Header pic by Mark Gunther
Bob’s writing showcase
Bob’s helpful psychology site
Bob’s environmental web site
Archives of Bobbing Around

Here is a pic of me making friends with a kookaburra, who was an extremely trusting person. His attention was more at the grubs exposed by the splitting of wood, but he didn’t mind a bit of a chat either.

I am a professional grandfather. My main motivation is to transform society to create a sustainable world in which my grandchildren and their grandchildren in perpetuity can have a life, and a life worth living. This means reversing environmental idiocy that’s now threatening us with extinction, and replacing a culture of greed and conflict with one of compassion and cooperation.

Bob and Ella 100110
Ella lived next door to me for over a year, and as you can see, adopted me as a grandfather.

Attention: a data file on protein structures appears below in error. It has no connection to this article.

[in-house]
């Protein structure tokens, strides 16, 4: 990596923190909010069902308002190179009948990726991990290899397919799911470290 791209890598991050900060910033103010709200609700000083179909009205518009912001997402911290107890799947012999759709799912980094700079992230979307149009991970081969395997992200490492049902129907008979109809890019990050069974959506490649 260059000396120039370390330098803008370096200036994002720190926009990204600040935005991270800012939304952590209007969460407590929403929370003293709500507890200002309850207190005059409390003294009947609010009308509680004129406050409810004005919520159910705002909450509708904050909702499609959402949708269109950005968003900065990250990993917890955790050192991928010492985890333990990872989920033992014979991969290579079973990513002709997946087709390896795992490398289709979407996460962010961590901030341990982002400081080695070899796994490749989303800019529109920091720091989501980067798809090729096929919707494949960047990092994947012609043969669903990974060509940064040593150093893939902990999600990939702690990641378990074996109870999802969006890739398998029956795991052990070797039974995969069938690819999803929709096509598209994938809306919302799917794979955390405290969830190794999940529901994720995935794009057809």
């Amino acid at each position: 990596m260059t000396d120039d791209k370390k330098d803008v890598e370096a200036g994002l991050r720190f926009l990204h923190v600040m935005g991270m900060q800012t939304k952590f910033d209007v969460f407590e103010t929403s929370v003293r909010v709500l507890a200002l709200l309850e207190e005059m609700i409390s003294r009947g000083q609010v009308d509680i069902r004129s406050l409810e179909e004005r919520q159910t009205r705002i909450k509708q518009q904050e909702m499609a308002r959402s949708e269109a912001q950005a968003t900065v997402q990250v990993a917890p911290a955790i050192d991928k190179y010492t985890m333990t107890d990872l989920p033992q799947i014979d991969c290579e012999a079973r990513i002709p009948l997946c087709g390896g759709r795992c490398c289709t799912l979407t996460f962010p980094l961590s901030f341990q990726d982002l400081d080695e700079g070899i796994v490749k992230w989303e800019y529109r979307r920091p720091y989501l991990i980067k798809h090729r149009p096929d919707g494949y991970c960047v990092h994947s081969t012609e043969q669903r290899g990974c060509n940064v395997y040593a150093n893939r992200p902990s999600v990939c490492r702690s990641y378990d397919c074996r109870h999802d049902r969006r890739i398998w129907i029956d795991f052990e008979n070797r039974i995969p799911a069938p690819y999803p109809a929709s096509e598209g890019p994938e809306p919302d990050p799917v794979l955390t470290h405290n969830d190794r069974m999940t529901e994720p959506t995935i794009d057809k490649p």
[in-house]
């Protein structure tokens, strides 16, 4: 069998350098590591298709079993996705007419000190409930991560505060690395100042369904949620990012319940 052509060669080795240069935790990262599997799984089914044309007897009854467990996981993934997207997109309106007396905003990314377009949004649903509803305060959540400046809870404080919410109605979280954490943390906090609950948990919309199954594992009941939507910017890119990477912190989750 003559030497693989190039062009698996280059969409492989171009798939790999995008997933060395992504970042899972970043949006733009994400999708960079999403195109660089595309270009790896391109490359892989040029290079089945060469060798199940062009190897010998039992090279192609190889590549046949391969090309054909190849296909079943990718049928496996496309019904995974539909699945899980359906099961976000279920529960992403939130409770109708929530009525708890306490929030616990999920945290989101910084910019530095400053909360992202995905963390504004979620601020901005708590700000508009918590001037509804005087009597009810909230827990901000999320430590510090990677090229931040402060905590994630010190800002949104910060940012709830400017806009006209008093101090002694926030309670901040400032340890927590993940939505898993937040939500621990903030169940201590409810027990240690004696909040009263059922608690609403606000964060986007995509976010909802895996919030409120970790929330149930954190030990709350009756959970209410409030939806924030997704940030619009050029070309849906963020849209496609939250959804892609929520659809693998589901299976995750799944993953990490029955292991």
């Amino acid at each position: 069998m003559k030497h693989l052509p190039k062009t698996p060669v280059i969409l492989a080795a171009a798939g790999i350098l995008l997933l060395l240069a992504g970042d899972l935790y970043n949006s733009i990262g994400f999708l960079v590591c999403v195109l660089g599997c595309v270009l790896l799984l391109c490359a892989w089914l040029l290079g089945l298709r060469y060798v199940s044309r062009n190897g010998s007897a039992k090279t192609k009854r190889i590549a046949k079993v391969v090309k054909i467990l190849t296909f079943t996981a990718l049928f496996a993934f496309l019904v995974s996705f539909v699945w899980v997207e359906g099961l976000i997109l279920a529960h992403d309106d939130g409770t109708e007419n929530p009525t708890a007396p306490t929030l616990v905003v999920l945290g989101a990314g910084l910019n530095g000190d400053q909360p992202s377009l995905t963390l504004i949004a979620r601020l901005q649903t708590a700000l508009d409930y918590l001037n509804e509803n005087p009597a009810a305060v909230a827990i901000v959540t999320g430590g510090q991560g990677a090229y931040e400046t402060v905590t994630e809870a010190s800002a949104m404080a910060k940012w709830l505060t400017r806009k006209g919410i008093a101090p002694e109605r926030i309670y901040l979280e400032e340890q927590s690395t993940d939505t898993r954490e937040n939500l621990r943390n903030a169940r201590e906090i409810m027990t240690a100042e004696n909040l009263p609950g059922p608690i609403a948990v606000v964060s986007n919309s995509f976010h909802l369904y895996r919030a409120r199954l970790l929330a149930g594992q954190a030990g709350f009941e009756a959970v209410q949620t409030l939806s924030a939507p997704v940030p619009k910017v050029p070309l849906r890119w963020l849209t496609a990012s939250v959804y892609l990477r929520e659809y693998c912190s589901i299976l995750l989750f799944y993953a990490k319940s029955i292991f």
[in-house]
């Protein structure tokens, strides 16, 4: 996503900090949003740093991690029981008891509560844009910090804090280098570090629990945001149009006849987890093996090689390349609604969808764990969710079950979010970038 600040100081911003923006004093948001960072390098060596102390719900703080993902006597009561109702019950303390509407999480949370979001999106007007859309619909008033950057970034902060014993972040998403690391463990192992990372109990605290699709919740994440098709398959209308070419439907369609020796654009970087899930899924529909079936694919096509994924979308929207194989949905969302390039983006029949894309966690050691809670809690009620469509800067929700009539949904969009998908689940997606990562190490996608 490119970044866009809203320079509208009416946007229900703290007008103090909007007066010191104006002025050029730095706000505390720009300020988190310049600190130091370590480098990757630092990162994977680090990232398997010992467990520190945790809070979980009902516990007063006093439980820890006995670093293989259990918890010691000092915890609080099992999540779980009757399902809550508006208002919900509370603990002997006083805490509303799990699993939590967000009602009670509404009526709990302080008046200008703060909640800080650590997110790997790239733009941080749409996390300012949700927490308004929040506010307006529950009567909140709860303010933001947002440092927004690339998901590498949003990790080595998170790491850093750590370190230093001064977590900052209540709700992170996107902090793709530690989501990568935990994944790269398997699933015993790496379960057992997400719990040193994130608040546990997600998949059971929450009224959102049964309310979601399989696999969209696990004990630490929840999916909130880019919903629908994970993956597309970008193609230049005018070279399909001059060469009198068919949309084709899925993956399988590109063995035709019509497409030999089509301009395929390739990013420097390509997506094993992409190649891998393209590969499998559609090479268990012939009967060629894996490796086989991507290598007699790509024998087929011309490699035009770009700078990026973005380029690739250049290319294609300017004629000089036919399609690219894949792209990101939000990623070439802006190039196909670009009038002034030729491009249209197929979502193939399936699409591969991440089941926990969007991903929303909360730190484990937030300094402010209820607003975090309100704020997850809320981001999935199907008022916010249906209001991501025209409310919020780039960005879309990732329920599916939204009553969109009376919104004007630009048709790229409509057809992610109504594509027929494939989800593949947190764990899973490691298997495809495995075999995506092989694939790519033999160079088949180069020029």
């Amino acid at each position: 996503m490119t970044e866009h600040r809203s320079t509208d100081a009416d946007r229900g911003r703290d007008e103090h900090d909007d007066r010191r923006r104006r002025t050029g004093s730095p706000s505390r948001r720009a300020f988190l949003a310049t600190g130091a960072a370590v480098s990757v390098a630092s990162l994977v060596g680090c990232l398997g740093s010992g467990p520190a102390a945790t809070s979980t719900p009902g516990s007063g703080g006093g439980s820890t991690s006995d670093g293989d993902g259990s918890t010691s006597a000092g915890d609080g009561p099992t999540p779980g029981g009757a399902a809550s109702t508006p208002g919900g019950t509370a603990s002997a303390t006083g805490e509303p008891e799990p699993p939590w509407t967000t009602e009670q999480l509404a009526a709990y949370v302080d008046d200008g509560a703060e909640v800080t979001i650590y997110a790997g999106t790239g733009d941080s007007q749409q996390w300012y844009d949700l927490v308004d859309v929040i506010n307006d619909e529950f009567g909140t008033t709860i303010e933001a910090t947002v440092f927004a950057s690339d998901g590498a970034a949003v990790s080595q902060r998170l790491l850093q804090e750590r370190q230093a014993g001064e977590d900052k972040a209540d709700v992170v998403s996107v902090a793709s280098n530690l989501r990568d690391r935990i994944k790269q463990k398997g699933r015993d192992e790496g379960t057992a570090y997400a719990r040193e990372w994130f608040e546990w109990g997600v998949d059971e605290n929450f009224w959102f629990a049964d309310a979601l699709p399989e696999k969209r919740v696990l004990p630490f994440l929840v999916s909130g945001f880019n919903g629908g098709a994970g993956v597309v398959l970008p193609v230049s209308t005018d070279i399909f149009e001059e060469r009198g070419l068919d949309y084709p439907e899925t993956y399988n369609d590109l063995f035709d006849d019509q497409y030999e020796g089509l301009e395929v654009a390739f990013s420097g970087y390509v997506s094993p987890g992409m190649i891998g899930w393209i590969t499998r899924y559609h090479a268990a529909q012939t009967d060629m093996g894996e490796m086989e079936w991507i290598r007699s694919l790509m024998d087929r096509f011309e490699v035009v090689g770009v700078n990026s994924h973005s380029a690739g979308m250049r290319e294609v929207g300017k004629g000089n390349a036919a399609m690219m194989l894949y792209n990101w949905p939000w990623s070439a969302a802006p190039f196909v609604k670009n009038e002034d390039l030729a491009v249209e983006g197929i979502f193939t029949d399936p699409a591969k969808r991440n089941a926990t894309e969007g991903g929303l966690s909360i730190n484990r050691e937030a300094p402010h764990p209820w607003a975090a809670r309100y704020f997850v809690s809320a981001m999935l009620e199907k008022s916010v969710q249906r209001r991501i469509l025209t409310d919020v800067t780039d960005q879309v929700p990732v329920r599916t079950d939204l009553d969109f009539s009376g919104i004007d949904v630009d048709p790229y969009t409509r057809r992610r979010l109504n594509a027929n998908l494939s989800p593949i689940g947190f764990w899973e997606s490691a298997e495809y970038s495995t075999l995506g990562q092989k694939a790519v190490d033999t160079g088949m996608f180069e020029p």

So far, I have retired 5 times as:

  • Research scientist
  • Builder’s labourer
  • Nurse
  • Director of my professional association
  • Counselling psychologist

I am still going strong as a storyteller, writer and editor. To date, I have 15 published books you can inspect at http://bobswriting.com (read the first chapter of each). Five of them won awards. Also, I do professional editing, for a number of small, independent publishers and a steady stream of writers pre-submission.

What genre do I write in? Rather than a square peg in a round hole, I am a fractal-shaped peg that makes its own hole, so my writing doesn’t fit in genres. My main aim is to entertain, but as with every other writer, my belief system underlies everything I write.

What is that?

Have a read of my essay, How to change the world.

I have been publishing my newsletter Bobbing Around since mid-2000, and now I am continuing it here. The archivers of the many past issues are listed at the original Bobbing Around.